When people work together – whether in a small office or a large company – it is inevitable that disputes or conflicts will arise from time to time. While disputes will vary in sensitivity depending on the issue at hand, what matters most is how each situation is handled and the lessons learnt from each.

Disputes mostly arise as a result of divergent opinions and views on certain matters. When they happen, leaders and managers need to step up and manage the conflict before things get out of hand instead of trying to prevent disagreements.

When not handled properly, workplace conflicts could lead to employee absences (as people will avoid coming into the office), loss in morale, reduced productivity, employee departures; and, in the worst case scenario, legal action from the aggrieved individual. It’s, therefore, important that leaders understand how to manage conflict for the organisation to achieve its goals.

Here are 5 steps to follow when resolving disputes:

  1. Choose your moment. Trying to fix a heated situation immediately will usually not yield the best results. That’s because emotions are quite high at that particular moment which means logic has pretty much gone out the window. Give the disputants some time to cool off, clear their minds, and collect their thoughts before attempting to resolve the dispute.
  1. Get to the root of the matter. Before anything else, you need to understand where the disputing is stemming from. The more information you can gather about the cause of the problem, the better equipped you will be to handle it. Call each of the concerned parties aside and listen to their side of the story and ask questions that will help you find the source of the conflict.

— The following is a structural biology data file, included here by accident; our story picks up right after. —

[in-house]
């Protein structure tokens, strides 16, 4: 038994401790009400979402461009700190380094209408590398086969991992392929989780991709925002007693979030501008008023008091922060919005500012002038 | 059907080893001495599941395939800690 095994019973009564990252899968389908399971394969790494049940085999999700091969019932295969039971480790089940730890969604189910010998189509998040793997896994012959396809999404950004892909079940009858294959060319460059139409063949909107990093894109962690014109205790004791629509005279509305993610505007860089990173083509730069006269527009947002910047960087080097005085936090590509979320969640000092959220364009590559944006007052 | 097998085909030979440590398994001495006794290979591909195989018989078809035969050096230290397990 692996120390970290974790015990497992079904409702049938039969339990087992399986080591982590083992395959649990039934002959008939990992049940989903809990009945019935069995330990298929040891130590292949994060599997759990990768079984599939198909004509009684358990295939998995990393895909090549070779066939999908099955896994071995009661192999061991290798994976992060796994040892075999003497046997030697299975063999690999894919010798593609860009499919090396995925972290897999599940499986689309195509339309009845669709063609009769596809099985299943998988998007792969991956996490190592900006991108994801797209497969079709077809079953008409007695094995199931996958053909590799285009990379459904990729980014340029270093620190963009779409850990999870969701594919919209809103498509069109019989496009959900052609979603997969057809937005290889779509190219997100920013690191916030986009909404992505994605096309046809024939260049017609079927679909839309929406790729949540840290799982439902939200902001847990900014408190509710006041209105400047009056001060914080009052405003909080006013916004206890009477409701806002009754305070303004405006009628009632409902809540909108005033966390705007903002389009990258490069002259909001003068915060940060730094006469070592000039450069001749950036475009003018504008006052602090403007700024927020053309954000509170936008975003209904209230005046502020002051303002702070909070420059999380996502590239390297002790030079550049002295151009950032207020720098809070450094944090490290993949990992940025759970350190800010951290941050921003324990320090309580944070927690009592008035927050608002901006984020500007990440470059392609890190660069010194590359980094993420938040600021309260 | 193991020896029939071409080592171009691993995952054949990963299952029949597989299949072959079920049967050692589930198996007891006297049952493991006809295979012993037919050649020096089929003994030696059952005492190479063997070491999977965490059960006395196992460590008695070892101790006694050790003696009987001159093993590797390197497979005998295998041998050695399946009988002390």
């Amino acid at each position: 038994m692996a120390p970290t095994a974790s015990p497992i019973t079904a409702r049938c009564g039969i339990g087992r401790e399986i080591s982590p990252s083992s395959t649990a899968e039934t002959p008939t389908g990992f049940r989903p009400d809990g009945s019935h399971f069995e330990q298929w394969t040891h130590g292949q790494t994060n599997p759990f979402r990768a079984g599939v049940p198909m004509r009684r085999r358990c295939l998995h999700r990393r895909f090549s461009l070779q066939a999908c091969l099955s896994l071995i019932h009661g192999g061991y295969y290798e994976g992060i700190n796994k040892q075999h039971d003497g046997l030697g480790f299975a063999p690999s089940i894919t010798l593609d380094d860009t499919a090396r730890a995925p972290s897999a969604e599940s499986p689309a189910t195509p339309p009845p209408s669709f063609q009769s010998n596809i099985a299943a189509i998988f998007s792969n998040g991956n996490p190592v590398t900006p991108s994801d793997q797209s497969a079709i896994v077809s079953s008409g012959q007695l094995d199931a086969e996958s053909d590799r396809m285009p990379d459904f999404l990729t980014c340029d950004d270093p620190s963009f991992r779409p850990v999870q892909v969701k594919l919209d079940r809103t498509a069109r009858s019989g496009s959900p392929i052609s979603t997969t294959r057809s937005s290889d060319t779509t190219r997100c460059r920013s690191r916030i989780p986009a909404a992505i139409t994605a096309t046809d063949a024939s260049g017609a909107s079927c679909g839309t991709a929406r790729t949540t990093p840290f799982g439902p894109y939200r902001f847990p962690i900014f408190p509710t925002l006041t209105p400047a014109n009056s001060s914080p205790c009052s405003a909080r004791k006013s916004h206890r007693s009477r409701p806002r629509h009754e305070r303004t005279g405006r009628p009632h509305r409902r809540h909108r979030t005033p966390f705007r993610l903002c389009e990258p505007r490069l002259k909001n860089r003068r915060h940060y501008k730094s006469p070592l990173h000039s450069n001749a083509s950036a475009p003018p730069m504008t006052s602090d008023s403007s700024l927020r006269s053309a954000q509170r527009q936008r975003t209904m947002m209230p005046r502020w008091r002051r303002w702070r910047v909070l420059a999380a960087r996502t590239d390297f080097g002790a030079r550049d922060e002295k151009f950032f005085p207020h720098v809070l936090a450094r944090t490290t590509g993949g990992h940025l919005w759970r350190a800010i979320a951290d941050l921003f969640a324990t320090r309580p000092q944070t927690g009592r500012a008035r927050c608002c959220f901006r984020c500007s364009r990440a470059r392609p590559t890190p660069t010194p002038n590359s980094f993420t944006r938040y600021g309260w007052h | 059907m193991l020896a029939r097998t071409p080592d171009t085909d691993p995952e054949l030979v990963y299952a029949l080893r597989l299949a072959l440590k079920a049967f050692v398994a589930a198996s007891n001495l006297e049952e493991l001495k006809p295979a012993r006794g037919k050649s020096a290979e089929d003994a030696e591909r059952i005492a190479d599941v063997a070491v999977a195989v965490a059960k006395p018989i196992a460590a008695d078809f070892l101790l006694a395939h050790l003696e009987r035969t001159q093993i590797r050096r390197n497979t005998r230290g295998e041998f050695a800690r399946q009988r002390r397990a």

As a mediator, you should remain neutral as you talk to all the parties and avoid making premature judgements. Make sure you remain impartial throughout the entire process and if you are too close to the issue to do so, let someone else handle the matter.

  1. Ask for solutions. After listening to the viewpoints of each party, the next step is to ask each disputant to suggest a good solution for the problem. Ensure that the participants keep away from finger pointing at this point and instead focus on resolving the dispute. Write down suggestions and avoid passing any judgement at this point until you consider all the alternatives brought forward.

Make sure you tell the affected employees the criteria you will use when evaluating options so that everyone is on the same page.

  1. Identify solutions that all parties can get behind. When evaluating your options, choose the ones that will be most acceptable to the concerned parties. Discuss the solutions you select in a meeting with all the parties and make sure to highlight the merits of the ideas you have selected, not only from their perspective, but also in terms of how the organisation will benefit.
  2. The final step of the process is agreement. Once the disputants have heard and understood the solutions you have chosen, get them to shake hands on the matter and agree to move forward with the accepted solutions.

Disputes might be inevitable, but when managed well, they provide employees with an opportunity to growth and learn more about themselves and each other.